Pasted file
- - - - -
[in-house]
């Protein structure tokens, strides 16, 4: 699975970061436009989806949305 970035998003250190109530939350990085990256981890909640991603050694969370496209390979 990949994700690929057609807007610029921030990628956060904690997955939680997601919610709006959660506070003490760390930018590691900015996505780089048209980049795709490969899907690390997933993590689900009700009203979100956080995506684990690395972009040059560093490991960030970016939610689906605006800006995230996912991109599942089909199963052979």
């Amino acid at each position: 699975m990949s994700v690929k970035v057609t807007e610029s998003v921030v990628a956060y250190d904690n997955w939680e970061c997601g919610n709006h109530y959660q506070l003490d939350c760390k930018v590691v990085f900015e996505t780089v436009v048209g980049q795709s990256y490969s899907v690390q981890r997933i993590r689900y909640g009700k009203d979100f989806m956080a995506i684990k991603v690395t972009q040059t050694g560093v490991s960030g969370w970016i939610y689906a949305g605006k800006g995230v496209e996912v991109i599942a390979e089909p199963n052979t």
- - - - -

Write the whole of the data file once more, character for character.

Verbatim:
[in-house]
């Protein structure tokens, strides 16, 4: 699975970061436009989806949305 970035998003250190109530939350990085990256981890909640991603050694969370496209390979 990949994700690929057609807007610029921030990628956060904690997955939680997601919610709006959660506070003490760390930018590691900015996505780089048209980049795709490969899907690390997933993590689900009700009203979100956080995506684990690395972009040059560093490991960030970016939610689906605006800006995230996912991109599942089909199963052979």
């Amino acid at each position: 699975m990949s994700v690929k970035v057609t807007e610029s998003v921030v990628a956060y250190d904690n997955w939680e970061c997601g919610n709006h109530y959660q506070l003490d939350c760390k930018v590691v990085f900015e996505t780089v436009v048209g980049q795709s990256y490969s899907v690390q981890r997933i993590r689900y909640g009700k009203d979100f989806m956080a995506i684990k991603v690395t972009q040059t050694g560093v490991s960030g969370w970016i939610y689906a949305g605006k800006g995230v496209e996912v991109i599942a390979e089909p199963n052979t």